A woman in Bhakou, one of hundreds of villages ravaged by the flooding, voiced the dilemma that many Pakistanis face: “We build houses and the rains continue to destroy them. We fail to understand what to do. Please tell us what to do.”

The research

In 2011, the Institute of Social and Environmental Transition (ISET) and its Pakistani affiliate (ISET-Pk) initiated an 18-month scoping study, with funding from IDRC, to examine the 2010 flooding from an economic and social perspective. The project aims to identify the key players in the Indus Basin, and to assess their relief and reconstruction efforts. Together with local research partners in the Rural Support Programs Network (RSPN), the project will also examine factors that determine vulnerability to such extreme weather events.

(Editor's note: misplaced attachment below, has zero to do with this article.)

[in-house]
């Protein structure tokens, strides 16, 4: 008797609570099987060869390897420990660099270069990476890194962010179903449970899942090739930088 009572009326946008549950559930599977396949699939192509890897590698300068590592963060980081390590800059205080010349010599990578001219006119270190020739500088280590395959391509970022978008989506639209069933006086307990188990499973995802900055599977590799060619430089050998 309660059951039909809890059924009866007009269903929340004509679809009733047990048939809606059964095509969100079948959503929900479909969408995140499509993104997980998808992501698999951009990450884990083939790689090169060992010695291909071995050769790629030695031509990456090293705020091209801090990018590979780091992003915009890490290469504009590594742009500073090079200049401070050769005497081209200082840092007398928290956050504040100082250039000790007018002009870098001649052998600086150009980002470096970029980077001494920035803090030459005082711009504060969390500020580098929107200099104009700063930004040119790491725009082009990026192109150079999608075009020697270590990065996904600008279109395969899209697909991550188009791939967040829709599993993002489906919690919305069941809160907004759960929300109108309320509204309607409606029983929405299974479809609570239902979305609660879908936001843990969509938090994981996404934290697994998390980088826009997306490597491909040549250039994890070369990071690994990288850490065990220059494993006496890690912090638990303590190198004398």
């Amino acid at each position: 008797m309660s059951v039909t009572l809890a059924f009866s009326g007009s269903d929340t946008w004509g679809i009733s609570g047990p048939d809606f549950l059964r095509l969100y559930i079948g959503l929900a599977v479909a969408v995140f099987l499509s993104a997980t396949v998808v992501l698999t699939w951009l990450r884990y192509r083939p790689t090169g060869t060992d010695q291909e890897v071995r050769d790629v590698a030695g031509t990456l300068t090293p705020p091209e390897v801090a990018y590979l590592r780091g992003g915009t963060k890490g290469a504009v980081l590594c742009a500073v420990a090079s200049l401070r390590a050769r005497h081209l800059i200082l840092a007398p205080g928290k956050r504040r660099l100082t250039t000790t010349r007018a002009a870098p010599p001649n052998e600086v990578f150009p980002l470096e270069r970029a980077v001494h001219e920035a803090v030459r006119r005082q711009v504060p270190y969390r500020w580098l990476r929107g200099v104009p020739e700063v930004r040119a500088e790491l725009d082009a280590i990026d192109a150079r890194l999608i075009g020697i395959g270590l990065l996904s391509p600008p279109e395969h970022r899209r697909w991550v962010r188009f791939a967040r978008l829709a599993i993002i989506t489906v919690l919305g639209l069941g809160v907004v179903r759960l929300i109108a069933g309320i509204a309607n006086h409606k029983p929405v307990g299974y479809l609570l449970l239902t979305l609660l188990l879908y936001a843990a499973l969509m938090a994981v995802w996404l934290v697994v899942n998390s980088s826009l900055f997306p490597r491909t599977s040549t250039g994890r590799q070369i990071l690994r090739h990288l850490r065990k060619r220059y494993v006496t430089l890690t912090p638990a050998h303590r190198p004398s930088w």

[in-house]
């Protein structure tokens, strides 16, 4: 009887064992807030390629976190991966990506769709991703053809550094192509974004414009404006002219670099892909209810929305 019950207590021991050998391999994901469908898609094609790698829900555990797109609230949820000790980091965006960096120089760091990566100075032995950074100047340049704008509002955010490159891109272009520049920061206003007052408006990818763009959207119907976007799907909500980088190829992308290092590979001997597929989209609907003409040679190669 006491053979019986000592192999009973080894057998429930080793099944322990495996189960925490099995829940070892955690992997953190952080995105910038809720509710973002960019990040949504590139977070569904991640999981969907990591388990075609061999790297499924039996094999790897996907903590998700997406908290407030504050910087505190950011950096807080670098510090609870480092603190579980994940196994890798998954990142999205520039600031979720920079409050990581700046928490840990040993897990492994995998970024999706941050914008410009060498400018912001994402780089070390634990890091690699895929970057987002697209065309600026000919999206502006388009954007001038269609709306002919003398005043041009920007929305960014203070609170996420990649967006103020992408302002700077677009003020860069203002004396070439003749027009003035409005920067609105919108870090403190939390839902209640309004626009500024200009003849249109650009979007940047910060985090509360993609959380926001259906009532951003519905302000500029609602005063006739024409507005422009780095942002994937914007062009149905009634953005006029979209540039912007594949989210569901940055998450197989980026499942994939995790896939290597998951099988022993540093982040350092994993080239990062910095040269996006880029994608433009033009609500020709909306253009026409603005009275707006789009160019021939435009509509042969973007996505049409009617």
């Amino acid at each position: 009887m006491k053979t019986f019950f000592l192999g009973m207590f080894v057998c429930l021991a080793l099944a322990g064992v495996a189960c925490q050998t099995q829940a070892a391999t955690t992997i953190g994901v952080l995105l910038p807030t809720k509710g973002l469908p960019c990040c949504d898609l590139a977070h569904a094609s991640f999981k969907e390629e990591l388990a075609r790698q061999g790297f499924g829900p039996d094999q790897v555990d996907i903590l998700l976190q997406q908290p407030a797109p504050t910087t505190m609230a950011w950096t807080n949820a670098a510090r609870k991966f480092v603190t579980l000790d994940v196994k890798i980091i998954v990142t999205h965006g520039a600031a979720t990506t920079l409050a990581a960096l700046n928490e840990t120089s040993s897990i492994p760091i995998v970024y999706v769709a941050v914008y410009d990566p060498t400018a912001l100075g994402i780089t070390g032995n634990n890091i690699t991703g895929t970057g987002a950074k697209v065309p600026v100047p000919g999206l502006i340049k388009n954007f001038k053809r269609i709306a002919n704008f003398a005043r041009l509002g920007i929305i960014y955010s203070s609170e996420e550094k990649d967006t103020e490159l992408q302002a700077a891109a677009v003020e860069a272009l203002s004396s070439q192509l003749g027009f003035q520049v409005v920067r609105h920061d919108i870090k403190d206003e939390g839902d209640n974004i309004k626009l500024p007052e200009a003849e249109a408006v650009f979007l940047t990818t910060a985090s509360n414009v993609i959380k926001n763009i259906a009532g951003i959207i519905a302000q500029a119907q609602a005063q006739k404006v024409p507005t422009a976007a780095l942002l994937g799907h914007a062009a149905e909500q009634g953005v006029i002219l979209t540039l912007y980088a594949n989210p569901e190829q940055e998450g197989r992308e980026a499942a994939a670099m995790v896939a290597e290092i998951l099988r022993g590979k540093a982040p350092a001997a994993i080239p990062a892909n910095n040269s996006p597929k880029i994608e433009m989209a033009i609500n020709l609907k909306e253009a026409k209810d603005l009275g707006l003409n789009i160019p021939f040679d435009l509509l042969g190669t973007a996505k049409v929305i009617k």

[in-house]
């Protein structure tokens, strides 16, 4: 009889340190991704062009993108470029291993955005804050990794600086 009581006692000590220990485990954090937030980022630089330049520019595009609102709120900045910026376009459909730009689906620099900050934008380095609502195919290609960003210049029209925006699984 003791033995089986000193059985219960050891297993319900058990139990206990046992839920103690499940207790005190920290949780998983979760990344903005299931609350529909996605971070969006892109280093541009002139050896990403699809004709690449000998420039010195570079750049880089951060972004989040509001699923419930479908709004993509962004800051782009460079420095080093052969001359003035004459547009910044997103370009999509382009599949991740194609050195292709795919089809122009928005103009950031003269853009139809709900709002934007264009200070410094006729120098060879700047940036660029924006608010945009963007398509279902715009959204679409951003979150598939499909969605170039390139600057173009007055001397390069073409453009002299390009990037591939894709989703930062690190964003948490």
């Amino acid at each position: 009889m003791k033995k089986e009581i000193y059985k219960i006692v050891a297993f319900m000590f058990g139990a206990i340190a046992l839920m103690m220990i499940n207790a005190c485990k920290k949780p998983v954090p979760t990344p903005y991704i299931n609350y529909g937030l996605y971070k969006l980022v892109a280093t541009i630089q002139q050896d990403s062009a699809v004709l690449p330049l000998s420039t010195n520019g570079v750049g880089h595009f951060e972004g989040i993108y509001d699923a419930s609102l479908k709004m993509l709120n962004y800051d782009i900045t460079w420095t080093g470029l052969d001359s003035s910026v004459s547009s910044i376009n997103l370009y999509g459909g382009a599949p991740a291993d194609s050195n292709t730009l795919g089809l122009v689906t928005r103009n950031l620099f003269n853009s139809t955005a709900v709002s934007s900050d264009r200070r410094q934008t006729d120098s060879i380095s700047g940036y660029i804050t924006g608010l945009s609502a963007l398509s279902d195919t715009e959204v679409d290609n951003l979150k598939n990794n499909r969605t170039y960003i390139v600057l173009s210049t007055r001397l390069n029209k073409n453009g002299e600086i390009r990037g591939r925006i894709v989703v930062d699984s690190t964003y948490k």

In the first phase of the project, researchers reviewed numerous situation reports, media articles, and other literature to prepare a synthesis report and extensive bibliography. They assessed factors contributing to the floods and the ability of various organizations, government, donor agencies, and civil society to respond. They also mapped relief and reconstruction efforts, and compiled a series of lessons learned from other ISET projects on climate change adaptation in the region.